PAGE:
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Tierarztl Prax. 1985;13(4):421-53.

[Borna virus infection (Borna disease) in naturally and experimentally infected animals: its significance for research and practice].

[Article in German]

Abstract

In this survey article on Borna Disease-many years after the review of Zwick (1939)-again a modern comprehensive summary of "Borna Disease virus infection" is given. The infection occurs in horses and sheep, furthermore, in laboratory animal species inoculated experimentally; its clinical, virological and neuropathological features have been described in numerous presentations. Clinical symptoms in naturally and experimentally infected animals are characterized by initial alterations in the sensorium. The neurological symptomatology of the disease (disturbances in coordination, motor, sensory and vegetative symptoms) reflect the presumed localisation of the virus in various brain areas and the course of the disease supports the assumption of intraneural spread of the agent. In horses the incidence is highest during spring. Experimental infections show an exceptionally broad spectrum of infectible animals extending from higher mammals to birds. Our investigations make it clear that we have to differentiate between infections followed by disease (e.g. horse, rabbit, older rat) and persistent infections without overt clinical symptoms (mouse, chicken). Persistent infections are sometimes associated with fine alterations in behaviour (tree shrew) or decreased learning ability (mice). Borna Disease virus, which has not been characterized up to now, is known to grow without any cytopathic effect in tissue cultures. All tested cell lines (including those from man) could be infected. The investigations indicate that Borna Disease virus comprises an enveloped RNS-containing agent. The infection induces the production of specific antigens such as a complex known as the soluble antigen, and a 14500 dalton protein. Under natural conditions and in experimentally infected animals antibodies are produced against such soluble proteins and determinants involved in neutralization of the virus. In the central nervous system (CNS) a local immune response accompanied by the production of oligoclonal immunoglobulins is demonstrable. Besides the humoral reaction it was possible to study the influence of cellular defence mechanisms on the disease process in monkeys, rats and rabbits. Histopathologically, Borna Disease is characterized by a non-purulent inflammation of the brain and the spinal cord. Most alterations are found in the grey matter, mainly in the Ammon's horn, olfactory lobe, caudate nucleus, thalamus, lamina quadrigemina and in he cerebellar nuclei. The perivascular infiltrations, consisting of lymphocytes, histiocytes and plasma cells are most conspicuous. Occasionally, degenerative alterations are observed in ganglion cells.(ABSTRACT TRUNCATED AT 400 WORDS)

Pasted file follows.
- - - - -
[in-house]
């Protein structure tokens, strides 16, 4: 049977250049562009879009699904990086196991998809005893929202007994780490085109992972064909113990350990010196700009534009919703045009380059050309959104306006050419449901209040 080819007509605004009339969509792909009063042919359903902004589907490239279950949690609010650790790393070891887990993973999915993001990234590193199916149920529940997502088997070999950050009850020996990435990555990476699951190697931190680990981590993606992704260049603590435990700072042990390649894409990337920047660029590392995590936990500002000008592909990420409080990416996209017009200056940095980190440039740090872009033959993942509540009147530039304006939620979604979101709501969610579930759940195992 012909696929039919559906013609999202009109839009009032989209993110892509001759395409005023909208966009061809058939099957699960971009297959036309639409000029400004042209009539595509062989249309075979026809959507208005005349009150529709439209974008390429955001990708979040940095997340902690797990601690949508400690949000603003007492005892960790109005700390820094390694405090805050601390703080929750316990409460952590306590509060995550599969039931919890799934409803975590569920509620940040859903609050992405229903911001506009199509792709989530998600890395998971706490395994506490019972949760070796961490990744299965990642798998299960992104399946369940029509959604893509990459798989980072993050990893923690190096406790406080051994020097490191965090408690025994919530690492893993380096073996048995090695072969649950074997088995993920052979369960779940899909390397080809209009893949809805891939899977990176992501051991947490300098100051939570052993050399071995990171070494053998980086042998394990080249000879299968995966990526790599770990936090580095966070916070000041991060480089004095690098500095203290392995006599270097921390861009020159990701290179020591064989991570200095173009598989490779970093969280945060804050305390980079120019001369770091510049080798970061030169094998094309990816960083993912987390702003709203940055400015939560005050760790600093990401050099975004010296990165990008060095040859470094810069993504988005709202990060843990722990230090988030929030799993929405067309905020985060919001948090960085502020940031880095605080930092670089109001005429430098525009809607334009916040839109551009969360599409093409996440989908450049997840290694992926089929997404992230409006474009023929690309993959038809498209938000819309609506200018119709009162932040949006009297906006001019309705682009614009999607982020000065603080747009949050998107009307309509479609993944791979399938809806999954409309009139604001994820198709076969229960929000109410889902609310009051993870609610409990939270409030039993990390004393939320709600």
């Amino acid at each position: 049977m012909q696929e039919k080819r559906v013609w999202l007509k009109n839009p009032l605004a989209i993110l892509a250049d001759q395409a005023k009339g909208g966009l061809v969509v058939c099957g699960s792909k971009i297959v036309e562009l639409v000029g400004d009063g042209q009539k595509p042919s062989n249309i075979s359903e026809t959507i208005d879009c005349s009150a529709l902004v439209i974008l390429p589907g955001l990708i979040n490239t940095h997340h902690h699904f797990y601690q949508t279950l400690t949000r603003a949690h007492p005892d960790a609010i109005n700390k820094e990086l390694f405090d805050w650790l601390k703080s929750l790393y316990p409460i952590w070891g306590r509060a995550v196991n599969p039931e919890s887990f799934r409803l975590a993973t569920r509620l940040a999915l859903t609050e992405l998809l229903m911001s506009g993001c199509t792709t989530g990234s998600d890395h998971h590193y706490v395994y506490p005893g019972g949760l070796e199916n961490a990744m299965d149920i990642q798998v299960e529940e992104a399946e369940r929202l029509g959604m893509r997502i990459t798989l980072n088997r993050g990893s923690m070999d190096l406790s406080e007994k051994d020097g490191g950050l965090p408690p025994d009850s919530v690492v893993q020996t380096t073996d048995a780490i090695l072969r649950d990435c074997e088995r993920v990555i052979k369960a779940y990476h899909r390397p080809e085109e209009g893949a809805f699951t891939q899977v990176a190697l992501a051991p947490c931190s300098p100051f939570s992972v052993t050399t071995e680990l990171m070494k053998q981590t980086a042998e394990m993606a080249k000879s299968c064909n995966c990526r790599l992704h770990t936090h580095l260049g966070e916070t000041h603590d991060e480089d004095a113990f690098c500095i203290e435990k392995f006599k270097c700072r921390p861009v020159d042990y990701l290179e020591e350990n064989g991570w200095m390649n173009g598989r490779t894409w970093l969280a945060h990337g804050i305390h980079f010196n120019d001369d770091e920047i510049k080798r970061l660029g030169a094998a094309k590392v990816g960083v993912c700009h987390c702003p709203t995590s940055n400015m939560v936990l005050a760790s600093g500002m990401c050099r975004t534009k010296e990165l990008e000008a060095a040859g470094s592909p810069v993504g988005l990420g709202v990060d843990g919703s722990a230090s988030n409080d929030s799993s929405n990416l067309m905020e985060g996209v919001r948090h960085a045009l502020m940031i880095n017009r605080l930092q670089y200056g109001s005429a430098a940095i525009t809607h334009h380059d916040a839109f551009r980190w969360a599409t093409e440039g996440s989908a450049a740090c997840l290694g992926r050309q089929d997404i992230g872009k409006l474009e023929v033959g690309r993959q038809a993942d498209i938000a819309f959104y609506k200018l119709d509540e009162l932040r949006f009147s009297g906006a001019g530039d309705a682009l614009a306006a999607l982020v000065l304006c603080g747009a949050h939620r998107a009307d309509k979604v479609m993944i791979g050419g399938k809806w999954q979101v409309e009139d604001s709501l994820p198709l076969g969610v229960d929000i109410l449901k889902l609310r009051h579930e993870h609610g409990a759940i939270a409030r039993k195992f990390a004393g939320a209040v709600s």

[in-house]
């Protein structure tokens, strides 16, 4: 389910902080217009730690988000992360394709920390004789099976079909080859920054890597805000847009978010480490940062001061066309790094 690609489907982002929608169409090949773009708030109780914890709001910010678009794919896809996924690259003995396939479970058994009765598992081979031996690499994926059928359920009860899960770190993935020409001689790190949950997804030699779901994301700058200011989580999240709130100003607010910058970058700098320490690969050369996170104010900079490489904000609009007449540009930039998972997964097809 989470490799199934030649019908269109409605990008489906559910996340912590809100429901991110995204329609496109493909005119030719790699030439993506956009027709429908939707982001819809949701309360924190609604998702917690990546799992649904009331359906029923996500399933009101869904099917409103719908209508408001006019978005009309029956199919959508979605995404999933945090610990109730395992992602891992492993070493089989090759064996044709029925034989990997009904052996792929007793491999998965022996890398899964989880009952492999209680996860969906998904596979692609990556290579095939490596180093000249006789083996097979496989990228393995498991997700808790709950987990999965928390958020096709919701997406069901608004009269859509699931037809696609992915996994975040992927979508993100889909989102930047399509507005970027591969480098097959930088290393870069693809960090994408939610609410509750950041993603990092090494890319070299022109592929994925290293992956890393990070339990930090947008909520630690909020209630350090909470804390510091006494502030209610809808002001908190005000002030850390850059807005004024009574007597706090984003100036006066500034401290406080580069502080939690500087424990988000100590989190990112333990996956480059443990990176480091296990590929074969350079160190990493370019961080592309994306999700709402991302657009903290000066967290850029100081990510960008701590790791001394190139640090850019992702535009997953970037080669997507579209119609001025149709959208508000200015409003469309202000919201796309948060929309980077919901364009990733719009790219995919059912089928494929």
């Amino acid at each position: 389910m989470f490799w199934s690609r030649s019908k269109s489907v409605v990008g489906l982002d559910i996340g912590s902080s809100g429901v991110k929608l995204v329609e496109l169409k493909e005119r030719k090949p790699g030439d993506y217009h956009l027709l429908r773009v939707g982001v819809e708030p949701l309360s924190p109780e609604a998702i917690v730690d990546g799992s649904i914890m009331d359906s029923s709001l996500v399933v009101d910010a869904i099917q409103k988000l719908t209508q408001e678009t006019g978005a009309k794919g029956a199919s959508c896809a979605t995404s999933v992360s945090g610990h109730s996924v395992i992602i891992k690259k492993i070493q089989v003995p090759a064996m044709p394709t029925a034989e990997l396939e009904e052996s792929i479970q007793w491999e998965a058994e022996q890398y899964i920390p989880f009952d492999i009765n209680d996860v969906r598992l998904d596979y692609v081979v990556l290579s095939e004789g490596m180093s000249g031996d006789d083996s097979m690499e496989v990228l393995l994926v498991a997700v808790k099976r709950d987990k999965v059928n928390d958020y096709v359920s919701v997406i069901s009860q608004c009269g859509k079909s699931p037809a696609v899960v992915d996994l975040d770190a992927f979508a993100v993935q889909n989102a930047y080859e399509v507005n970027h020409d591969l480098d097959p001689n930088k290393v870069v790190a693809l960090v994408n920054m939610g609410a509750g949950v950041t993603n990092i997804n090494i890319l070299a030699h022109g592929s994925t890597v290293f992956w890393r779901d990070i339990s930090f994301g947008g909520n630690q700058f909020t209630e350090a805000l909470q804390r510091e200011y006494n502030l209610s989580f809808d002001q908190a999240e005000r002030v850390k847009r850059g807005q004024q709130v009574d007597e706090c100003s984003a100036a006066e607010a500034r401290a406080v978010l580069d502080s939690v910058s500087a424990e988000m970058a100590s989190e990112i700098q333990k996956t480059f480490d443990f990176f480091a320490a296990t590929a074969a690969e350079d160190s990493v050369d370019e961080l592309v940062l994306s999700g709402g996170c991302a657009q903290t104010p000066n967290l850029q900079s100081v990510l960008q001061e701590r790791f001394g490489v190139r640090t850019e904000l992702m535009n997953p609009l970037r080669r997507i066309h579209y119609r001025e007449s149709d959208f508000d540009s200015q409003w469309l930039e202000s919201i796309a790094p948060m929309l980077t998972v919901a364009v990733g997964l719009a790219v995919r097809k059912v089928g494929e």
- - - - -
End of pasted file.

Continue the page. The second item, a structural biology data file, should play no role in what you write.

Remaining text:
PMID:
3834641
[PubMed - indexed for MEDLINE]
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